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By Nick Wakeman

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Nick Wakeman

'Fiscal cancer' threatens government market

It is hard to imagine a gloomier outlook for our country than the one presented by the co-chairmen of President Barack Obama’s debt and deficit commission.

They described the situation to the nation’s governors as a “fiscal cancer” that has the potential to destroy the country from within unless tough action is taken.

The government is only taking in enough revenue to cover Medicaid, Medicare and Social Security.

“The rest of the federal government, including fighting two wars, homeland security, education, art, culture, you name it, veterans -- the whole rest of the discretionary budget is being financed by China and other countries,” the Washington Post quoted former Republican Sen. Alan Simpson as saying.

“We can’t grow our way out of this,” Erskine Bowles told the National Governor’s Association. Bowles, a former White House chief of staff under President Clinton, and Simpson are co-chairman of the commission.

The commission will make its recommendations to Congress by the end of the year, after the November elections.

Tax increases are unlikely, so the main weapon will be spending cuts, which will mean canceled or severely curtailed programs.

Here are several ways – in no particular order -- that this might affect contractors:

  • Slower procurements. Agencies will increase their review of new contracts and task orders before their award. Dedicating funds also will be more difficult.
  • Increased oversight. It might be hard to believe this can get more intense, but it will. Be ready to defend your contracts.
  • More canceled programs. More oversight will uncover more poor performers, and these will be the easy contracts to cut.
  • Less insourcing. Agencies will quickly learn that insourcing will not decrease their costs.
  • More fixed-price contracts. What the government needs is a more predictable cost structure, and fixed-priced contracting is a good tool for knowing what you are going to spend.
  • Tougher competition. There will be fewer dollars to chase, particularly for new projects, so the battle for those dollars will be intense.

Our recent cover story outlines some of the challenges contractors face. Even if the economy begins to boom, tough times and tough decisions lie ahead. 


Posted by Nick Wakeman on Jul 12, 2010 at 7:23 PM


Reader Comments

Thu, Jul 15, 2010

Talk about a miracle, we need a cheap breakthrough in solving cancer, alzheimers and coronary disease. Anything to get our runaway medical costs under control.

Tue, Jul 13, 2010 Observer V DC Metro

There’s a brighter or different side to all your points: “Increased review” of new contracts and tasks? That could preclude some defective requirements. More intense oversight? It is still thin or absent in the majority of contracts and tasks – read almost any audit report on failed contracts. Canceled programs? Some of them are plainly wasteful, no matter how well performed. This can save money for what adds value. More insourcing? It will always appear cost-saving because of the way the government budgets but agencies never can keep the savings and don’t justify programs that way. The government does need “a more predictable cost structure,” sure, but here’s another way to say it: the government needs programs and contractors that stay on budget. Over-runs have literally become the standard. Tougher competition—contractors surely agree that competition brings down costs and margins that are unsightly to some government eyes, from the president on down. And, it will squeeze the inefficient firms, but it will also pressure small business, which is not the current policy.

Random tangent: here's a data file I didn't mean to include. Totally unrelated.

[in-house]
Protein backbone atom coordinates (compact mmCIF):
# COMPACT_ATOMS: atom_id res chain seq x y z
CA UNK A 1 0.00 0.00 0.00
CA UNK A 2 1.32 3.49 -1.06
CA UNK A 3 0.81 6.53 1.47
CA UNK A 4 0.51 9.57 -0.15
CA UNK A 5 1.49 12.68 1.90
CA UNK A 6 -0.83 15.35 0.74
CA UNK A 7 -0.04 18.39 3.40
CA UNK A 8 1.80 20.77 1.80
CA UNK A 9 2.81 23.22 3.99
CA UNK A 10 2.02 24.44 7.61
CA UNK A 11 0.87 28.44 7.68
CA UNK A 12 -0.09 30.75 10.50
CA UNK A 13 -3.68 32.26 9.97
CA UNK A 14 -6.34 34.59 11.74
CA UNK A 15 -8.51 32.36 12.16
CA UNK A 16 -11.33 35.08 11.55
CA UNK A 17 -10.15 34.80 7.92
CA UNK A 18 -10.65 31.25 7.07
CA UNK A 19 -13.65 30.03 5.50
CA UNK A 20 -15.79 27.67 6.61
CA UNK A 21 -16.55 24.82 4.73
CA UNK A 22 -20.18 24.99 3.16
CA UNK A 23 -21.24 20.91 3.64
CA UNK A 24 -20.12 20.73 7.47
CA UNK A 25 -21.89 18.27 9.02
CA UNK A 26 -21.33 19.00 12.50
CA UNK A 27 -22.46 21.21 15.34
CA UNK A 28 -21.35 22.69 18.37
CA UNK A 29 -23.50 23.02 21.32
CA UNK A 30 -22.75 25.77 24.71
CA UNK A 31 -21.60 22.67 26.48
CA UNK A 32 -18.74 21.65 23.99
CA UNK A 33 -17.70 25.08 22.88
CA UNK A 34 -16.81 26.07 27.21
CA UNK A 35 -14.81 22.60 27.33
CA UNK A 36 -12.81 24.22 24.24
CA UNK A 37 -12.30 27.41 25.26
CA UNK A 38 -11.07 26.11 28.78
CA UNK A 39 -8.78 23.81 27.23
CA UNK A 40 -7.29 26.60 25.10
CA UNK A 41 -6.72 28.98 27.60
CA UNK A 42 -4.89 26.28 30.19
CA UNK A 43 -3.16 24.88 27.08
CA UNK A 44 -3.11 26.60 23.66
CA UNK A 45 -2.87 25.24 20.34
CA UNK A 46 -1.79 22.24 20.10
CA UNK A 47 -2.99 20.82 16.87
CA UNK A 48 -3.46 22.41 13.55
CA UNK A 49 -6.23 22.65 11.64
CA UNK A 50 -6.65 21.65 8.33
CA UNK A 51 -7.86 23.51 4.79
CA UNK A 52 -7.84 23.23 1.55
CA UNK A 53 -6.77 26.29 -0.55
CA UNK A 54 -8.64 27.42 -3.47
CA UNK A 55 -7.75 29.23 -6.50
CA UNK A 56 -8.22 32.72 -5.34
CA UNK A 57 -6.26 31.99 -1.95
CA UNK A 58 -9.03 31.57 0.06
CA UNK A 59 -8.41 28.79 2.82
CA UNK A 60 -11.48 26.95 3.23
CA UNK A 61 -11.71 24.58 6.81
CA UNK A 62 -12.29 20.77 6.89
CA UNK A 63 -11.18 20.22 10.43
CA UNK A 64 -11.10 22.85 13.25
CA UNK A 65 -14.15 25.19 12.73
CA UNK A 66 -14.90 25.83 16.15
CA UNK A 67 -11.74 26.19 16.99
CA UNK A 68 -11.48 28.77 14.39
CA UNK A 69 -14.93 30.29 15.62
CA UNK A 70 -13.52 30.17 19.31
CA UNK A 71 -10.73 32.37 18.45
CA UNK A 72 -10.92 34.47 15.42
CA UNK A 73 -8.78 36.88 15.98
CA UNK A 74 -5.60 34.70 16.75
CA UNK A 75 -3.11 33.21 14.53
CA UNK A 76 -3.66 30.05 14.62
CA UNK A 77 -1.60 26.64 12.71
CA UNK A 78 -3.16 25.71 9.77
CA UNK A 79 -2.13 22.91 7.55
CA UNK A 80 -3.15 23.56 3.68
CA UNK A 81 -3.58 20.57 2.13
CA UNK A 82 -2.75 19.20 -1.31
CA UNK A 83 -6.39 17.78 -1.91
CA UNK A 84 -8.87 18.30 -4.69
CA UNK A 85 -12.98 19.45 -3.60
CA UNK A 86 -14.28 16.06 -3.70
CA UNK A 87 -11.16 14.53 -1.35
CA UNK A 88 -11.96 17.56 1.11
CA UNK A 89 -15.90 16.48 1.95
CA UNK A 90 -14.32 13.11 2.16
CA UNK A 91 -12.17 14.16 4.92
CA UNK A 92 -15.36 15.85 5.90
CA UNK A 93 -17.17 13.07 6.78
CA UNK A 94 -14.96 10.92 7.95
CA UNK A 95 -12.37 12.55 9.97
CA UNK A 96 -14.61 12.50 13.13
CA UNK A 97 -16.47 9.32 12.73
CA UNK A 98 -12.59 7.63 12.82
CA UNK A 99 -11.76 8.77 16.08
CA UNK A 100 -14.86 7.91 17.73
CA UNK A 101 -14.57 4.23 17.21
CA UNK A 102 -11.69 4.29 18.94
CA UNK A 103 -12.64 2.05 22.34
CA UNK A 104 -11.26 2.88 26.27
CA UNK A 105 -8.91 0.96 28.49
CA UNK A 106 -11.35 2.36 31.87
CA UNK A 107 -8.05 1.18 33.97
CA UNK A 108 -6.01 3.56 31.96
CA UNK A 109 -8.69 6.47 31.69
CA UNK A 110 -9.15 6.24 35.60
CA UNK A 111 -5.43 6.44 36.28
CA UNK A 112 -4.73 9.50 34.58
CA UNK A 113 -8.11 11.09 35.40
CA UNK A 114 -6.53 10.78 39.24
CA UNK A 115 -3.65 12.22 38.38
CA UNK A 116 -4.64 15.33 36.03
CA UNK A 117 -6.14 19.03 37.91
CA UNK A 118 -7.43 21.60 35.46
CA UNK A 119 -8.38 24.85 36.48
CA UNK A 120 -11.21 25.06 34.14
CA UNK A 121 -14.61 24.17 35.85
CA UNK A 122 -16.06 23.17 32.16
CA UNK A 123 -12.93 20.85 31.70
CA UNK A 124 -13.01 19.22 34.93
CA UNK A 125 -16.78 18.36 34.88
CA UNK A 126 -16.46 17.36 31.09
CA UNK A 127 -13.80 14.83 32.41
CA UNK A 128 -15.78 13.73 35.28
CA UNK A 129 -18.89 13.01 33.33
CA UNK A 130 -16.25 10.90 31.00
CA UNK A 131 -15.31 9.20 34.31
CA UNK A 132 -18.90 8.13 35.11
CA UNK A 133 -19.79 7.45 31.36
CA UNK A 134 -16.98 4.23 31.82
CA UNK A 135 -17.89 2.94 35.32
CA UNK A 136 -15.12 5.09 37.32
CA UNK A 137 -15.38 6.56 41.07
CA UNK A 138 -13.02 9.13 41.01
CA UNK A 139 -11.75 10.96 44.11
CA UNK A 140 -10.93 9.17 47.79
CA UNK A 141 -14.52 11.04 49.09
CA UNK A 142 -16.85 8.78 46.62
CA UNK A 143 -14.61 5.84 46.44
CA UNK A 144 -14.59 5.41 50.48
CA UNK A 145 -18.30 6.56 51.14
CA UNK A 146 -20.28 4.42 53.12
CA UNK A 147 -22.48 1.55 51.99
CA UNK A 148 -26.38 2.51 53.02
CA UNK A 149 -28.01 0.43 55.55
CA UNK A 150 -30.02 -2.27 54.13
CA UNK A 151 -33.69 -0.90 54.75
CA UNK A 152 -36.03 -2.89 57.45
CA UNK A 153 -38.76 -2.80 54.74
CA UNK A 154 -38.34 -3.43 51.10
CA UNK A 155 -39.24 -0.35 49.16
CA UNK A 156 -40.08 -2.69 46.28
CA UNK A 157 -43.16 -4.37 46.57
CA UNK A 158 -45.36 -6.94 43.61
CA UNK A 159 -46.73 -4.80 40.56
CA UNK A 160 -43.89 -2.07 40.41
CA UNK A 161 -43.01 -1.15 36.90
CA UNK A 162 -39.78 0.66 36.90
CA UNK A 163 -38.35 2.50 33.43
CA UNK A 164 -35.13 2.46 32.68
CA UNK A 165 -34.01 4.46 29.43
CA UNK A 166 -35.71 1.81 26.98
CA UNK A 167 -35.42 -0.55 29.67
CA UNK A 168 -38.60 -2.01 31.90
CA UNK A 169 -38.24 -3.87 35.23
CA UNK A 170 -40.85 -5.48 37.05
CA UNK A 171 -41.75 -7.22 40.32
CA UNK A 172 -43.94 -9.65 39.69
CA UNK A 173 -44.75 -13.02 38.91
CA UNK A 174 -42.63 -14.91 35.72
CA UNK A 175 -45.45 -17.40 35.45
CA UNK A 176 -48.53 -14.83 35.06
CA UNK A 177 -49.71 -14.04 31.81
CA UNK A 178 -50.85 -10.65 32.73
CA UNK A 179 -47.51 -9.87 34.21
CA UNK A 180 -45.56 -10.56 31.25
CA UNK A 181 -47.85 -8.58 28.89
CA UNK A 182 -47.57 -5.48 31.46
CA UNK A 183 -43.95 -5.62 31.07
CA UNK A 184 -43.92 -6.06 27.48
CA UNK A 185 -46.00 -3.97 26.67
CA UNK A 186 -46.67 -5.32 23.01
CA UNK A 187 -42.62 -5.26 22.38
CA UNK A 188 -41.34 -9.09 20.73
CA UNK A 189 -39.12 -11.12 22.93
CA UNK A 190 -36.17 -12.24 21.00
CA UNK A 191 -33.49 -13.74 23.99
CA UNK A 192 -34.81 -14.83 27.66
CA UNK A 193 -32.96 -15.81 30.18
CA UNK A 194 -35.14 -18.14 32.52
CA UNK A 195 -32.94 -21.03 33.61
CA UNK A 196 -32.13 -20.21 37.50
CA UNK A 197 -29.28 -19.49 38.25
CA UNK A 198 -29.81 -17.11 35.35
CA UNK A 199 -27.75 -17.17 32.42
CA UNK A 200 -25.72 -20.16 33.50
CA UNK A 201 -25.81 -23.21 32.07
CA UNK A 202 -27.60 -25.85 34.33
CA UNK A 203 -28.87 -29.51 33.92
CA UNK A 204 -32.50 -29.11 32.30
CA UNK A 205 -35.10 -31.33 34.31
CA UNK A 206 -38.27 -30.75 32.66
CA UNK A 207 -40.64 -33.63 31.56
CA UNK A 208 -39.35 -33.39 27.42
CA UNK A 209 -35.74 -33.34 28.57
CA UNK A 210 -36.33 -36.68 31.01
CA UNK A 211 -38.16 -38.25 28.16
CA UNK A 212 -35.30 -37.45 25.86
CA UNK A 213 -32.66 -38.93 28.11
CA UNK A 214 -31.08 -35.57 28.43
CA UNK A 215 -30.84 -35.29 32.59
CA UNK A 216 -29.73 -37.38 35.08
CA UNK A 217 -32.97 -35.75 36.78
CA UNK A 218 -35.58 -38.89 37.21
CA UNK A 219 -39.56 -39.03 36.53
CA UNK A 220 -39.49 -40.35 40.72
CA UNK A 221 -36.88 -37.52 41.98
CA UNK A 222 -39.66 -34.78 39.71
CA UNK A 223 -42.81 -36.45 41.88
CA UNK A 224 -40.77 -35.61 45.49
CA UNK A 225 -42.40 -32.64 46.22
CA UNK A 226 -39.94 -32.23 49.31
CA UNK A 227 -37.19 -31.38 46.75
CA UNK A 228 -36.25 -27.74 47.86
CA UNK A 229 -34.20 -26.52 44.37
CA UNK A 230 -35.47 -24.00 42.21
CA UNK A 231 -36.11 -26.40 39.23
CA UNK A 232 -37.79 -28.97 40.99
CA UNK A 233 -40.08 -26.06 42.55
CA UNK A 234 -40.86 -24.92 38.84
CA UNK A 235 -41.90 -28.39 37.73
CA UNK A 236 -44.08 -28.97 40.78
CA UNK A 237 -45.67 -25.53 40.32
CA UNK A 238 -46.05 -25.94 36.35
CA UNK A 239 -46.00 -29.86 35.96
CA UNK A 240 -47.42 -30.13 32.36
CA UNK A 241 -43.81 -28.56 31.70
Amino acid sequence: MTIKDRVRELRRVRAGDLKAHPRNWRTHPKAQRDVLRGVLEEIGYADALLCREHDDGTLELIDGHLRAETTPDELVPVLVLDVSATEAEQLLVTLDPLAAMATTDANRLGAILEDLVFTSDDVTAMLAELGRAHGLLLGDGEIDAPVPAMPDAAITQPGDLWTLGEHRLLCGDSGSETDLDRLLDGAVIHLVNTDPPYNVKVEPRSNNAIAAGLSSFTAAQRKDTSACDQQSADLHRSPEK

Tue, Jul 13, 2010 David Fairfax

The government should start cuts with one basic idea: Federal Worker Perfomance reviews with pay and/or employment consequences. I have been working as a contractor with the Federal Governemnt for over twenty years, and I can safely say that at least 25% of Federal Workers could be eliminated from Government payrolls without any impact to the work that is performed. The problem with Governemnt is that it is considered lifetime employment. You cannot get fired for poor performance in most positions. The joke is that those that underperform are in some cases promoted just to get them out of positions where they hinder progress. If Federal workers were expected to perform and suffer the same employment consequences as those in the private sector, you could cut the payroll budget by at least 25%. Sad but true.

Tue, Jul 13, 2010

The administration is emphasizing that IT is a way to increase efficiencies and reduce the costs of operating the government. Good that they are pressing greater oversight and accountability on these programs. How many multi-million dollar systems have have we seen get cut after years of failed development, projects over budget and behind schedule?

Tue, Jul 13, 2010

Ah, yes, the Wall Street billionaires who want to put Feds on minimum wage and Grandma on cat food rather than see their taxes go up: http://www.ourfuture.org/blog-entry/2009114613/its-baack-catfood-commission

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